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Tenchavez v.

Escaño, 15 SCRA 355

No. L-19671 November 29, 1965

FACTS:
Vicenta Escaño missed her afternoon classes on Feb. 24, 1948 in the University of San Carlos to
exchange marriage vows with Pastor Tenchavez, 82. Upon the knowledge of her parents, recelebration
was planned to validate what they believed to be an invalid marriage, from the standpoint of the Church.
The recelebration, however, did not take place because of a letter disclosing an amorous relationship
between Pastor Tenchavez and Pacita Noel. Vicenta continued living with her parents.

A petition was later drafted to annul her marriage but the case was dismissed without prejudice because
of her non-appearance at the hearing. Vicenta left for United Staes and on August 22, 1950. She filed a
verified complaint for divorce against Pastor on the ground extreme cruelty, entirely mental in character. A
decree of divorce, final and absolute was then issued in open court by the second judicial District Court of
the State of Nevada.

On September 13, 1954, Vicenta married an American, Russel Leo Moran, in Nevada. She now lives in
California with their begotten children. She acquired American citizenship on August 8, 1958. On July 30,
1955, Pastor Tenchavez initiated the proceedings at bar by a complaint in the Court of first instance of
Cebu against Vicenta and her parents whom he charged with having dissuaded and discouraged Vicenta
from joining her husband and alienating her affections. He asked for legal separation and P1M in
damages.

Vicenta claimed a valid divorce and equally valid marriage to her present husband Russell Leo Moran
while her parents denied the allegations and counter claimed for moral damages.

ISSUE:
May the Philippine court recognize a divorce decree obtained abroad by spouses who are Filipino
citizens?

HELD:
No. It is equally clear from the record that the valid marriage between Pastor Tenchavez and
Vicenta Escaño remained subsisting and undissolved under Philippine law, notwithstanding the decree of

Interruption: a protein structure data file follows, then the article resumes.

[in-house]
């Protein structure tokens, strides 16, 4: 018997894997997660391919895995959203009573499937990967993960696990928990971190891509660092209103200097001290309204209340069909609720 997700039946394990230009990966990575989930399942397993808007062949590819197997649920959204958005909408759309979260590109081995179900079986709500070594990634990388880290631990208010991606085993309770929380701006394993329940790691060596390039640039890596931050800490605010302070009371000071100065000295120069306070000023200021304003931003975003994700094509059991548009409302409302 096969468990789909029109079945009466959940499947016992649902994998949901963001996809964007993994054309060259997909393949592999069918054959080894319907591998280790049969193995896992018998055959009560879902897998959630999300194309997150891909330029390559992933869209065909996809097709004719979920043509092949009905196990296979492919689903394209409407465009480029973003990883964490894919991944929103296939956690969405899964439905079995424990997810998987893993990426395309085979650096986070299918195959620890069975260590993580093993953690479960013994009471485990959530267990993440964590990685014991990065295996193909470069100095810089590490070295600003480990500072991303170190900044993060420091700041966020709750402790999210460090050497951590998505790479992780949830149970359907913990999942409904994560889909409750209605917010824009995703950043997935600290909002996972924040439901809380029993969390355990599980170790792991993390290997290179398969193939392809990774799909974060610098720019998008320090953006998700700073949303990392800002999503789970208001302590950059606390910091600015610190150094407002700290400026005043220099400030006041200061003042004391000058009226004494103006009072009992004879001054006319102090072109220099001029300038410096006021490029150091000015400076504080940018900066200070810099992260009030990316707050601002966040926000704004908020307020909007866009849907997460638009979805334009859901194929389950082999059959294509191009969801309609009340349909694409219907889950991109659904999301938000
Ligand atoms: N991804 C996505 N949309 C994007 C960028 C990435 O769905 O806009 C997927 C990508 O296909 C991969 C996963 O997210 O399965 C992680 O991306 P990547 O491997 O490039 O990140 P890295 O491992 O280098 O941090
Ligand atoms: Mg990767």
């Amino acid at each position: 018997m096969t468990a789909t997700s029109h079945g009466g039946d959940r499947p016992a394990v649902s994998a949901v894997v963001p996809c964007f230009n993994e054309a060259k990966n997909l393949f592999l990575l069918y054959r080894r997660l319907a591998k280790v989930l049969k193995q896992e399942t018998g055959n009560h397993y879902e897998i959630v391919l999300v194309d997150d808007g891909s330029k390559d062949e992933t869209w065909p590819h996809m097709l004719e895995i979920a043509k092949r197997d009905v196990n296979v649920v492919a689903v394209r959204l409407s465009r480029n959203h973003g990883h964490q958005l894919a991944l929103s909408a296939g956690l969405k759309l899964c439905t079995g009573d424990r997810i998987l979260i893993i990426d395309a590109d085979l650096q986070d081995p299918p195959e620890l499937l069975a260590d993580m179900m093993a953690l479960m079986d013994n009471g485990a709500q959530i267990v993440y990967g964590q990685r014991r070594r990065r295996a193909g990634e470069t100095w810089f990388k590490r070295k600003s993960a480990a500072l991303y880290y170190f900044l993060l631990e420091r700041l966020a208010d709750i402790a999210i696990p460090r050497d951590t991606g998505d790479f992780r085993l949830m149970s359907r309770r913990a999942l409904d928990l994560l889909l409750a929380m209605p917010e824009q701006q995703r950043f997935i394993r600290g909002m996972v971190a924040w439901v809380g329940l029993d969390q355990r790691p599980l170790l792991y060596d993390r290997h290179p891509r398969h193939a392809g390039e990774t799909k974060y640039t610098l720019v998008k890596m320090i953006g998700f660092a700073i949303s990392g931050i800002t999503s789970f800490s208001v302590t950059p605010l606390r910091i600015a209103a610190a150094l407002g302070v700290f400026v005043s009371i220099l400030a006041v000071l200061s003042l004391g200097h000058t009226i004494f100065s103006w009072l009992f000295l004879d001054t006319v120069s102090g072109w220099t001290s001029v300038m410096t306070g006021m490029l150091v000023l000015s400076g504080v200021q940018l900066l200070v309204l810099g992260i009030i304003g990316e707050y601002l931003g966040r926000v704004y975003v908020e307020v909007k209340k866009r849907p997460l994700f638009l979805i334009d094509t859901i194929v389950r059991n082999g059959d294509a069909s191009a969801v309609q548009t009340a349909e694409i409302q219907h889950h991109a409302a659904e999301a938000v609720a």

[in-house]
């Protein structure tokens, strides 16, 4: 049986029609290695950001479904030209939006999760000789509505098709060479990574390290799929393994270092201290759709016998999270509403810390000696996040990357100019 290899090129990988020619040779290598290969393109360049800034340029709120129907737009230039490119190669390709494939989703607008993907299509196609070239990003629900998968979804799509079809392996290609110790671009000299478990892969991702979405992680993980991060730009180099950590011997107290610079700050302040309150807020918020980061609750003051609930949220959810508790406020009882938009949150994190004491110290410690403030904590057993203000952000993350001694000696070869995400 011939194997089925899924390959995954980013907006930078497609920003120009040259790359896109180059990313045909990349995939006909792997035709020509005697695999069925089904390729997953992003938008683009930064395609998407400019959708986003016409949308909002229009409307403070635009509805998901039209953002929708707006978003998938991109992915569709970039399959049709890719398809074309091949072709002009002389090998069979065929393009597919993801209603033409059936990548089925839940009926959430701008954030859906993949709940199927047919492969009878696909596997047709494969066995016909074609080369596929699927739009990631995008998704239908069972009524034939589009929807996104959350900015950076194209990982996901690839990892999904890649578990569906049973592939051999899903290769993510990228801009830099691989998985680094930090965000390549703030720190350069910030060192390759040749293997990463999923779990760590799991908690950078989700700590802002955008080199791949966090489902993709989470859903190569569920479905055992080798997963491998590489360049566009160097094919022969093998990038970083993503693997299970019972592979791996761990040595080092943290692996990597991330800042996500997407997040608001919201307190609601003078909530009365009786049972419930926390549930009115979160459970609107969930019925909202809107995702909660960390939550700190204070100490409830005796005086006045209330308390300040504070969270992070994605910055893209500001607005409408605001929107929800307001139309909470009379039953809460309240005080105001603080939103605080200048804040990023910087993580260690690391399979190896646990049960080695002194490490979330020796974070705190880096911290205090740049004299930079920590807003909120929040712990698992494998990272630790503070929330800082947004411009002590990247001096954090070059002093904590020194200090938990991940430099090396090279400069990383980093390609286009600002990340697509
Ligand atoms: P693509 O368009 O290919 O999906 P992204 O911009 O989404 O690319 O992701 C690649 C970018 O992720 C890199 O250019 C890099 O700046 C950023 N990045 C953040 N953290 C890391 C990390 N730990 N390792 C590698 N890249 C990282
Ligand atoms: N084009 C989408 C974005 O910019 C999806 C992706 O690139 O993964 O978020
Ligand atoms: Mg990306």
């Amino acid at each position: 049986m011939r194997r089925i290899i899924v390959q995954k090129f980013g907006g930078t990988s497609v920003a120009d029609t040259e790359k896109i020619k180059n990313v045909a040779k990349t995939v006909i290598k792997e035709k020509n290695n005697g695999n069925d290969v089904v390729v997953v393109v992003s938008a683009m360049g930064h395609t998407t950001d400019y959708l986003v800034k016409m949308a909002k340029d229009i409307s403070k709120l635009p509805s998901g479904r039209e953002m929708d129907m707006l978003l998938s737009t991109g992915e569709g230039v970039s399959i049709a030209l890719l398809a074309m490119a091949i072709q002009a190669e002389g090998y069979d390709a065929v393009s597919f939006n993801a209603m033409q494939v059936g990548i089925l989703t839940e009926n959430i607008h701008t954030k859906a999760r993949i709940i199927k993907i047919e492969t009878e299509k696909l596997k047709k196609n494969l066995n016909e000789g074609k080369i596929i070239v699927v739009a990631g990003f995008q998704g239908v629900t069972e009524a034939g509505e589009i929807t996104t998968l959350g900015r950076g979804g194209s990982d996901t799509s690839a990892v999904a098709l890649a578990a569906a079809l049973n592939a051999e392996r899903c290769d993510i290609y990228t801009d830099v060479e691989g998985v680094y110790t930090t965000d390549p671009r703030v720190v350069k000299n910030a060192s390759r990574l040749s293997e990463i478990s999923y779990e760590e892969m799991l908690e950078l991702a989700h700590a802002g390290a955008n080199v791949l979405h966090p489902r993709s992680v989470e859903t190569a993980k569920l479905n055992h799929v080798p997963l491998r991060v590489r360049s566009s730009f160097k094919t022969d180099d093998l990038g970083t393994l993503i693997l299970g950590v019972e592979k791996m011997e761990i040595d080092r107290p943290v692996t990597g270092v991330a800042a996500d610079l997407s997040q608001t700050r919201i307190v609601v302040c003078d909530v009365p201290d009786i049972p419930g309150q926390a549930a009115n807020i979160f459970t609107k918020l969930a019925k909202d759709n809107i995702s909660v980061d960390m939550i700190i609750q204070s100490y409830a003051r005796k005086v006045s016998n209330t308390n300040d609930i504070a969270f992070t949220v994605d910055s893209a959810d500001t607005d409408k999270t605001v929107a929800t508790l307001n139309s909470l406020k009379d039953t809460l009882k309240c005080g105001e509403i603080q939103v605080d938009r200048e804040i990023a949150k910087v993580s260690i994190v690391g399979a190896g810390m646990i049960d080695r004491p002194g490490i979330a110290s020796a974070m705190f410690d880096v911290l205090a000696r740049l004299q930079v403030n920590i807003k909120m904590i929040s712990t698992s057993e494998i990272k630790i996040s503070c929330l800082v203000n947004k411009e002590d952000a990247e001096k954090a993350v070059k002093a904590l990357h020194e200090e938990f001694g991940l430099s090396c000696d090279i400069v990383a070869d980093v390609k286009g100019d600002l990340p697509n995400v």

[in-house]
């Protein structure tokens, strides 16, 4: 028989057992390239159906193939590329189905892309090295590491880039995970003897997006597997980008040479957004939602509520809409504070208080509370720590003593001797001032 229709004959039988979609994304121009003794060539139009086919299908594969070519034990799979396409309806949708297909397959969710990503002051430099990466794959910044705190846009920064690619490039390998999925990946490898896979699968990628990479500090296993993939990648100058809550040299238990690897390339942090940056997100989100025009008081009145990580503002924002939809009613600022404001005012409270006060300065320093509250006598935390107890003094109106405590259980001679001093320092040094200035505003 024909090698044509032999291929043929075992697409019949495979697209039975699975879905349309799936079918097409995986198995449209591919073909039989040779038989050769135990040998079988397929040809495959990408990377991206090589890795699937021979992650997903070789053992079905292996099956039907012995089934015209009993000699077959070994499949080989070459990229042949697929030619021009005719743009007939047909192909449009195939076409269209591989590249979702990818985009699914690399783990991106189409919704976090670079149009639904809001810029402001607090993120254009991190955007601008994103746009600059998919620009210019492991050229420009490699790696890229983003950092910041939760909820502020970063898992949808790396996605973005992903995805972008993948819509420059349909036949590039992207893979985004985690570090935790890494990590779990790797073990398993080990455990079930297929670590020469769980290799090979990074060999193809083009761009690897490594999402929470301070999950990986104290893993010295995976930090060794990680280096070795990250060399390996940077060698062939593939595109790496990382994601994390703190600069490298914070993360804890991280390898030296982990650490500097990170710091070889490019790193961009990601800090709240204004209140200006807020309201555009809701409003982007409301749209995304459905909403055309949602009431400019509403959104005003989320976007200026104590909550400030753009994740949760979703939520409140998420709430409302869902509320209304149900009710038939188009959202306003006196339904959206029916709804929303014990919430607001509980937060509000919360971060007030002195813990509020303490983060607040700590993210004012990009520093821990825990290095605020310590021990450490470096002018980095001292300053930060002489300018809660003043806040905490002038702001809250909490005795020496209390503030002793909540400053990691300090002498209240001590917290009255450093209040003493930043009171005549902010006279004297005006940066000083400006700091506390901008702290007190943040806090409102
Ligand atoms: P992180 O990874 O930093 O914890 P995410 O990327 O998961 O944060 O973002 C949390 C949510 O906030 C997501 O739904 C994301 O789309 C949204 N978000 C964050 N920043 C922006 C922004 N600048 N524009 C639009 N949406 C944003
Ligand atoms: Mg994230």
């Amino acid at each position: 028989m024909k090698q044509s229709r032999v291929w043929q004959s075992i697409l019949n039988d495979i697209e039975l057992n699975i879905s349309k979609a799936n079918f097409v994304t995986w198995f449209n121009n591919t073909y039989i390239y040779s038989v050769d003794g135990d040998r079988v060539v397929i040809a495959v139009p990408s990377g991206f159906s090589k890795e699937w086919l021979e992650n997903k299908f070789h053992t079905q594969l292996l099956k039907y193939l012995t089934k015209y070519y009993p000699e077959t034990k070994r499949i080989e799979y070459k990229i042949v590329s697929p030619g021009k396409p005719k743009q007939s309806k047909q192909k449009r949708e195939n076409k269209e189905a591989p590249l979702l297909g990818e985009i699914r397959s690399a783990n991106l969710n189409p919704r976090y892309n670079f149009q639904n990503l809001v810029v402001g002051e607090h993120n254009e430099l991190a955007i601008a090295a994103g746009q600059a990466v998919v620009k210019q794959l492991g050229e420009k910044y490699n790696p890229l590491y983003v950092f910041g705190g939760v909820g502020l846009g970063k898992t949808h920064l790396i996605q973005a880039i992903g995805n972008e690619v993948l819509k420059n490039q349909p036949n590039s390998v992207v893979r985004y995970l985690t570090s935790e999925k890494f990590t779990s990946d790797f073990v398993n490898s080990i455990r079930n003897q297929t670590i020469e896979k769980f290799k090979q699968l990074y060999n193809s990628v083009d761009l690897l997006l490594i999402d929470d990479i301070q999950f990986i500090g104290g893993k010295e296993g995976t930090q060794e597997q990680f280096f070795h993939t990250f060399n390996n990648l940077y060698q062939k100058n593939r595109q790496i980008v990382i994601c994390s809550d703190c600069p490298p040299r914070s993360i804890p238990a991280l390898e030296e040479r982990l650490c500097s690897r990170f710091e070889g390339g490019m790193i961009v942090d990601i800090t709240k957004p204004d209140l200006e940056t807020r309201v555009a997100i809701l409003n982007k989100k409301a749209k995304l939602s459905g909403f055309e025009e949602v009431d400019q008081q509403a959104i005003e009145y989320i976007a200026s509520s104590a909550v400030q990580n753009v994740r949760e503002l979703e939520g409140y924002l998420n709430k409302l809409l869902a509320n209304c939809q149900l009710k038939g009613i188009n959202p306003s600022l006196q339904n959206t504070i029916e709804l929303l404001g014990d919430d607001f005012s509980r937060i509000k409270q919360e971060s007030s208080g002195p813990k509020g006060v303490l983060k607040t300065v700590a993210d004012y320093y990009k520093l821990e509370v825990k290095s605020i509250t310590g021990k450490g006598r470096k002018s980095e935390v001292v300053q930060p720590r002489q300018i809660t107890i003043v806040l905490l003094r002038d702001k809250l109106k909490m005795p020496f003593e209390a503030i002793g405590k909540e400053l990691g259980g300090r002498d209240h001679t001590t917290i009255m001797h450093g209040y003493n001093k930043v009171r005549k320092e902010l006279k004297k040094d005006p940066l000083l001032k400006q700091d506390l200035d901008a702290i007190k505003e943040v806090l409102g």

absolute divorce that the wife sought and obtained on 21 October 1950 from the Second Judicial District
Court of Washoe County, State of Nevada, on grounds of “extreme cruelty, entirely mental in character. “
At the time the divorce decree was issued, Vicenta Escaño, like her husband, was still a Filipino citizen.
She was then subject to Philippine law, and Article 15 of the Civil Code of the Philippines.

For the Philippine courts to recognize and give recognition of effect to a foreign decree of absolute
divorce between Filipino citizens could be a patent violation of the declared public policy of the state,
especially in view of the third paragraph of Article 17 of the Civil Code that prescribes the following:

“Prohibitive laws concerning persons, their acts or property, and those which have for their object public
order, policy and good customs, shall not be rendered ineffective by laws or judgments promulgated, or
by determinations or conventions agreed upon in a foreign country.” [Art.17 (3)]

From the preceding facts and considerations, there flows as a necessary consequence that in this
jurisdiction Vicenta Escaño’s divorce and second marriage are not entitled to recognition as valid; for her
previous union to plaintiff Tenchavez must be declared to be existent and undissolved.